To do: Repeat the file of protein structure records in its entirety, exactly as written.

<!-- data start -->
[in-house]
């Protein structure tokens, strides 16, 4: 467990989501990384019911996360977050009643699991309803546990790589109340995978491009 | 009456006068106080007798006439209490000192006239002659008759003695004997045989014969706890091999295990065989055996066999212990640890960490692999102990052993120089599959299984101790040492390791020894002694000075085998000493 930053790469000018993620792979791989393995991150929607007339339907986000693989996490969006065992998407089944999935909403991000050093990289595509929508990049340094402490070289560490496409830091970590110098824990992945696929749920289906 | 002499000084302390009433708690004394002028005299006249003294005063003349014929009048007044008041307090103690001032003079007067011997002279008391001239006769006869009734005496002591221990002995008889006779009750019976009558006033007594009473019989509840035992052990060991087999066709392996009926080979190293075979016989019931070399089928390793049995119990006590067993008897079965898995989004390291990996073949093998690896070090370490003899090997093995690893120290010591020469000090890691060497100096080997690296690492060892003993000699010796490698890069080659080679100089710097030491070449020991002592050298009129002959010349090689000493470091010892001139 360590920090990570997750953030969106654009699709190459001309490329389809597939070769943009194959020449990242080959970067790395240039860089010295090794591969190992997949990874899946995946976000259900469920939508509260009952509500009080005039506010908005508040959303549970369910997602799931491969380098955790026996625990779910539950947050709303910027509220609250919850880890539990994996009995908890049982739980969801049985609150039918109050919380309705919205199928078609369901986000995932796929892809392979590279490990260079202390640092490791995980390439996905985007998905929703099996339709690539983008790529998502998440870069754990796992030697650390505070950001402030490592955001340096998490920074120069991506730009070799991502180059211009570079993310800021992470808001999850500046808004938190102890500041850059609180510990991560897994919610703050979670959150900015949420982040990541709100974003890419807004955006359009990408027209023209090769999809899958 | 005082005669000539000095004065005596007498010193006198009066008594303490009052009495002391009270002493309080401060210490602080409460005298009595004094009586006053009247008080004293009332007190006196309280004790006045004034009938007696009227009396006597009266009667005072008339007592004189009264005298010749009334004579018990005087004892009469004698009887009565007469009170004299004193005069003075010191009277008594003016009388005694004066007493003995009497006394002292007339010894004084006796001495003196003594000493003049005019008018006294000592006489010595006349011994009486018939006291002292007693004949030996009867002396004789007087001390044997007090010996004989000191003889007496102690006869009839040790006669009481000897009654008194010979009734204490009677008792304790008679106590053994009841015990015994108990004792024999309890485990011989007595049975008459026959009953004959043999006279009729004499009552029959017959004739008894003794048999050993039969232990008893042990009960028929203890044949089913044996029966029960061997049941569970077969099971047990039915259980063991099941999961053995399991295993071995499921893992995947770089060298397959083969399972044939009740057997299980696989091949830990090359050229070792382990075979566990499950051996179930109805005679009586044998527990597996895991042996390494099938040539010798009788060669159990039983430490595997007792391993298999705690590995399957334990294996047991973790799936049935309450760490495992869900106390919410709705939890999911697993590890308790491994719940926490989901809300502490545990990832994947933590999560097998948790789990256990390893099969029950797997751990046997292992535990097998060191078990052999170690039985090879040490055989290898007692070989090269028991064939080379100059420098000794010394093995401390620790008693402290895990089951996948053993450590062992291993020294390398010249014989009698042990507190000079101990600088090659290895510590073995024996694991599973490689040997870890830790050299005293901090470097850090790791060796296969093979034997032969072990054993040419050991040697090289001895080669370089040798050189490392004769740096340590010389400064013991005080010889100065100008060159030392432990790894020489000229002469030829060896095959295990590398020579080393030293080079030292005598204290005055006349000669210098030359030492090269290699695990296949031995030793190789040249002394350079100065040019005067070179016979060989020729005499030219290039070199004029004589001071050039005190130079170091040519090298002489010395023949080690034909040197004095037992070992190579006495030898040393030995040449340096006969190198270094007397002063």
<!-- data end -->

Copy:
[in-house]
């Protein structure tokens, strides 16, 4: 467990989501990384019911996360977050009643699991309803546990790589109340995978491009 | 009456006068106080007798006439209490000192006239002659008759003695004997045989014969706890091999295990065989055996066999212990640890960490692999102990052993120089599959299984101790040492390791020894002694000075085998000493 930053790469000018993620792979791989393995991150929607007339339907986000693989996490969006065992998407089944999935909403991000050093990289595509929508990049340094402490070289560490496409830091970590110098824990992945696929749920289906 | 002499000084302390009433708690004394002028005299006249003294005063003349014929009048007044008041307090103690001032003079007067011997002279008391001239006769006869009734005496002591221990002995008889006779009750019976009558006033007594009473019989509840035992052990060991087999066709392996009926080979190293075979016989019931070399089928390793049995119990006590067993008897079965898995989004390291990996073949093998690896070090370490003899090997093995690893120290010591020469000090890691060497100096080997690296690492060892003993000699010796490698890069080659080679100089710097030491070449020991002592050298009129002959010349090689000493470091010892001139 360590920090990570997750953030969106654009699709190459001309490329389809597939070769943009194959020449990242080959970067790395240039860089010295090794591969190992997949990874899946995946976000259900469920939508509260009952509500009080005039506010908005508040959303549970369910997602799931491969380098955790026996625990779910539950947050709303910027509220609250919850880890539990994996009995908890049982739980969801049985609150039918109050919380309705919205199928078609369901986000995932796929892809392979590279490990260079202390640092490791995980390439996905985007998905929703099996339709690539983008790529998502998440870069754990796992030697650390505070950001402030490592955001340096998490920074120069991506730009070799991502180059211009570079993310800021992470808001999850500046808004938190102890500041850059609180510990991560897994919610703050979670959150900015949420982040990541709100974003890419807004955006359009990408027209023209090769999809899958 | 005082005669000539000095004065005596007498010193006198009066008594303490009052009495002391009270002493309080401060210490602080409460005298009595004094009586006053009247008080004293009332007190006196309280004790006045004034009938007696009227009396006597009266009667005072008339007592004189009264005298010749009334004579018990005087004892009469004698009887009565007469009170004299004193005069003075010191009277008594003016009388005694004066007493003995009497006394002292007339010894004084006796001495003196003594000493003049005019008018006294000592006489010595006349011994009486018939006291002292007693004949030996009867002396004789007087001390044997007090010996004989000191003889007496102690006869009839040790006669009481000897009654008194010979009734204490009677008792304790008679106590053994009841015990015994108990004792024999309890485990011989007595049975008459026959009953004959043999006279009729004499009552029959017959004739008894003794048999050993039969232990008893042990009960028929203890044949089913044996029966029960061997049941569970077969099971047990039915259980063991099941999961053995399991295993071995499921893992995947770089060298397959083969399972044939009740057997299980696989091949830990090359050229070792382990075979566990499950051996179930109805005679009586044998527990597996895991042996390494099938040539010798009788060669159990039983430490595997007792391993298999705690590995399957334990294996047991973790799936049935309450760490495992869900106390919410709705939890999911697993590890308790491994719940926490989901809300502490545990990832994947933590999560097998948790789990256990390893099969029950797997751990046997292992535990097998060191078990052999170690039985090879040490055989290898007692070989090269028991064939080379100059420098000794010394093995401390620790008693402290895990089951996948053993450590062992291993020294390398010249014989009698042990507190000079101990600088090659290895510590073995024996694991599973490689040997870890830790050299005293901090470097850090790791060796296969093979034997032969072990054993040419050991040697090289001895080669370089040798050189490392004769740096340590010389400064013991005080010889100065100008060159030392432990790894020489000229002469030829060896095959295990590398020579080393030293080079030292005598204290005055006349000669210098030359030492090269290699695990296949031995030793190789040249002394350079100065040019005067070179016979060989020729005499030219290039070199004029004589001071050039005190130079170091040519090298002489010395023949080690034909040197004095037992070992190579006495030898040393030995040449340096006969190198270094007397002063």